So might even do the opposite. So thinking about the last consideration, liquidity, can cryptocurrency serve a short-term cash need for you in your portfolio? Well, after all, they are called cryptocurrencies, so maybe there’s a role there. But on the other hand, their volatility comes in once more. So what I need from a cash or some kind of asset that helps me with short-term liquidity provision is of course, that I need to be sure that it buys me what I wanted to buy. So if I paid for groceries or pay my rent at the end of the month, I need to be sure that that’s gonna be possible.

That the asset, the cash, the currency holds its value up until that point. And that’s, again, given the volatility, given daily price movements of 10, 20%, which are not uncommon with Bitcoin and other cryptocurrencies, not something that necessarily allows you to connect Bitcoin to that third goal of providing for short-term liquidity needs. There you go, well, hard to measure expected return, lots of volatility, maybe some issues with liquidity.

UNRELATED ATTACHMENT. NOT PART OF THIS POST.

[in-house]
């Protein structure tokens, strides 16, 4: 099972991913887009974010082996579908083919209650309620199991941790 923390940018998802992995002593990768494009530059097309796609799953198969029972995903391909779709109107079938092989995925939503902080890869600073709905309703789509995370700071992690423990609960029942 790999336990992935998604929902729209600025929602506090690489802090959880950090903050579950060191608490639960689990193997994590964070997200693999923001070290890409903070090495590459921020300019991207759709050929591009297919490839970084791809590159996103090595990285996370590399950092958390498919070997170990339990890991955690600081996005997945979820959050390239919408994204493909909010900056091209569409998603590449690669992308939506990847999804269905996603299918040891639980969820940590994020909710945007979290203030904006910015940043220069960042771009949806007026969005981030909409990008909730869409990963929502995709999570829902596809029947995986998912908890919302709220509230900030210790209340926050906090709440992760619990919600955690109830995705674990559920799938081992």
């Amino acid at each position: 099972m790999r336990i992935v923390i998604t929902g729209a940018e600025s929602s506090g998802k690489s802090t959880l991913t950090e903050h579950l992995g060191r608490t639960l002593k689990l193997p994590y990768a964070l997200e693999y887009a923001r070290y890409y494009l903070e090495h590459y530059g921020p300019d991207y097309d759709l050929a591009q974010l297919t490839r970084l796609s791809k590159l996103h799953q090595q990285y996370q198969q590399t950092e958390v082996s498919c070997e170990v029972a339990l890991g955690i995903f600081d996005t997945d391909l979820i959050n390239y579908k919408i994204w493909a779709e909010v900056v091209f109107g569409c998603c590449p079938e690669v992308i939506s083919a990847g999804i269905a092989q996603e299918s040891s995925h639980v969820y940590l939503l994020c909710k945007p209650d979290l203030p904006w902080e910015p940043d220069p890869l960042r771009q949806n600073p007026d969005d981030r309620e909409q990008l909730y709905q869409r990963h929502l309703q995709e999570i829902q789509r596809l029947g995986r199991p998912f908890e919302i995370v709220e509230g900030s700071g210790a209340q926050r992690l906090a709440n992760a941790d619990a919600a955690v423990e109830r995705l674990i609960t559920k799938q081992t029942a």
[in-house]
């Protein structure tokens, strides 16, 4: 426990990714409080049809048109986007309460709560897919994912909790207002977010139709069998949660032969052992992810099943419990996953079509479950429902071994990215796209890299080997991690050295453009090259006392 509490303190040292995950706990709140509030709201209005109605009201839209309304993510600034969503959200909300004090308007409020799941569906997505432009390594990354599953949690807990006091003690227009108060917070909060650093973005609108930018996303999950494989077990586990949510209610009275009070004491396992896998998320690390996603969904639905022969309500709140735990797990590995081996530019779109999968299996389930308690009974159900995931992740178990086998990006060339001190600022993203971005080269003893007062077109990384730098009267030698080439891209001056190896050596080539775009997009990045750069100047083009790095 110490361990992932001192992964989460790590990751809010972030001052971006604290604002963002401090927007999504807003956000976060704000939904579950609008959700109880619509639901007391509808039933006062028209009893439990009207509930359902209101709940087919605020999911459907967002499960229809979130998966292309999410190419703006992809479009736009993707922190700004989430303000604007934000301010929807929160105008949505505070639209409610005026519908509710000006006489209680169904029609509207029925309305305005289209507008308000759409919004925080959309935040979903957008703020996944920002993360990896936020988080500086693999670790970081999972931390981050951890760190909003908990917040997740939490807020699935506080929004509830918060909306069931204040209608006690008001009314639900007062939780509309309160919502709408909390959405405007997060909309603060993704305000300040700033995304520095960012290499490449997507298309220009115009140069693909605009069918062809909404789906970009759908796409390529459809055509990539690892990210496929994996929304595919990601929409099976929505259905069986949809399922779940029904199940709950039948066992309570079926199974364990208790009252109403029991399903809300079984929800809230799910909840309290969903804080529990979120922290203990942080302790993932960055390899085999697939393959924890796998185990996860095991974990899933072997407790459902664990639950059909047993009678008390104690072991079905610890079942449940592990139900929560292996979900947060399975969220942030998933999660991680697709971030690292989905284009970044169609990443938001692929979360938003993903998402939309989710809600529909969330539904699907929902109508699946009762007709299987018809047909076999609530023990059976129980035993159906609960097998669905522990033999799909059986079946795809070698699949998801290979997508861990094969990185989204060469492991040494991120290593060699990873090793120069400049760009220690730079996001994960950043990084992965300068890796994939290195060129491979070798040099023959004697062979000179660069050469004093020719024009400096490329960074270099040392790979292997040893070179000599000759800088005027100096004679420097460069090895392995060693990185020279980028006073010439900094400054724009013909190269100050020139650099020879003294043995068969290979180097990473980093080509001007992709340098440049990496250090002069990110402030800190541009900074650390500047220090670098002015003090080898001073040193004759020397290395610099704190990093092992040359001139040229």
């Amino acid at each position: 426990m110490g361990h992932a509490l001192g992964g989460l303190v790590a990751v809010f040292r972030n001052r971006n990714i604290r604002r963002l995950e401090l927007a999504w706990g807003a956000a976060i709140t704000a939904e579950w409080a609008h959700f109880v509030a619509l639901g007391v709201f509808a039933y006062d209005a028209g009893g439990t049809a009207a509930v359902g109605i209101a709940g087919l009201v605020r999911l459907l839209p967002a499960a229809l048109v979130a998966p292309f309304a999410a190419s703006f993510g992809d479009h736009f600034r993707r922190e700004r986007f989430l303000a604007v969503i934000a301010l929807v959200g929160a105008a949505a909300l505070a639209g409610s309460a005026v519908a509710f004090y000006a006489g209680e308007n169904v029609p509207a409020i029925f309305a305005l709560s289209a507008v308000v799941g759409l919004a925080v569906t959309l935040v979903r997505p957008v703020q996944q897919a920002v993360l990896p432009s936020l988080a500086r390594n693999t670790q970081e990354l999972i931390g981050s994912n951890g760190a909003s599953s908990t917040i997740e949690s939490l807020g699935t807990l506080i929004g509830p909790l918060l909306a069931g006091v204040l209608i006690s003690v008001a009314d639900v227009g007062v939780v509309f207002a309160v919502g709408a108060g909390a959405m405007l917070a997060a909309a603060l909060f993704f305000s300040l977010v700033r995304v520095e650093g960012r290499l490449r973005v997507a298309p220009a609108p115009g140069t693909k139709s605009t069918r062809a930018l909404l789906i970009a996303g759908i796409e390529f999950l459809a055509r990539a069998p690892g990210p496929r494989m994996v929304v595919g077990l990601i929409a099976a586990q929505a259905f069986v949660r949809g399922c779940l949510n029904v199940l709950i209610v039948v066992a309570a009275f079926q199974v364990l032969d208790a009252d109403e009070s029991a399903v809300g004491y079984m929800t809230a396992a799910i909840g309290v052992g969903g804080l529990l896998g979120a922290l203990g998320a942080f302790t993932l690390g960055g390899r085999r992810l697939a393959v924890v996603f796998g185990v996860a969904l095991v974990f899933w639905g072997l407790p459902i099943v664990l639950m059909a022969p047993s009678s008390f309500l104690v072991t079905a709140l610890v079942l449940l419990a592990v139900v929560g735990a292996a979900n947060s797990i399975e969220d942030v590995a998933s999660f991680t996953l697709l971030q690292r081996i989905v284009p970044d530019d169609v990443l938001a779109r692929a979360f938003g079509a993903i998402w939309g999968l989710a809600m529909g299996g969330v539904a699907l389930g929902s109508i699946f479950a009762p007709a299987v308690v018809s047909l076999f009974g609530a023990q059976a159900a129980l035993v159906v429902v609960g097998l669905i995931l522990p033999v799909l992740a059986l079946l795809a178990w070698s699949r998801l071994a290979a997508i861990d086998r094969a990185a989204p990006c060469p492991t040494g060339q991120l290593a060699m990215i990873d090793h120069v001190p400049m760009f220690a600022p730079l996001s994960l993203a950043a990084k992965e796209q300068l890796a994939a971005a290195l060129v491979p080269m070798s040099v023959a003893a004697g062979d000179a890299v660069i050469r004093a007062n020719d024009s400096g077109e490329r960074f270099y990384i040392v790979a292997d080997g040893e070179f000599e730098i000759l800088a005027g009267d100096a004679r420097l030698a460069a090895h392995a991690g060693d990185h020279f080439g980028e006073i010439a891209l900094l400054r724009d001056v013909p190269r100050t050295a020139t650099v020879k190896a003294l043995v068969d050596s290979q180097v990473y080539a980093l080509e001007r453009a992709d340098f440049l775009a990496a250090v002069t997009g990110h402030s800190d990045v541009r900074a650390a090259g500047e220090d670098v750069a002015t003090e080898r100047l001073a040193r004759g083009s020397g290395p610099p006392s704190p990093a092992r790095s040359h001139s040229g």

Philipp, it’s hard for me to see where cryptocurrency might fit in an investment portfolio. What’s your take on that to close today? I think that’s a valid conclusion. And I think it also demonstrates the value of having a rigorous framework. So if you clearly link your goals as an investor, and we’ve covered three today, to how each individual component of your portfolio can help you achieve those goals, and then you see while there’s no role for a proposed asset, today, it was Bitcoin, it may be something else tomorrow. Then I think it’s also good to know that, well maybe there isn’t a role.

Maybe there’s no need to necessarily invest in Bitcoin, especially, and I think that’s the good news here. If there is a well-established toolkit that helps you achieve the goals we’ve discussed today. And we’ve given the examples, stocks, bonds, corporate, government bonds, and then, of course, cash for the short-term liquidity provision. Great, well, thanks so much, Philipp. Really appreciate your time and your being here in the studio today. Hopefully, you found that discussion is helpful.

And on behalf of all of us at “Dimensional,” thanks for tuning in and we hope you have a great rest of your day..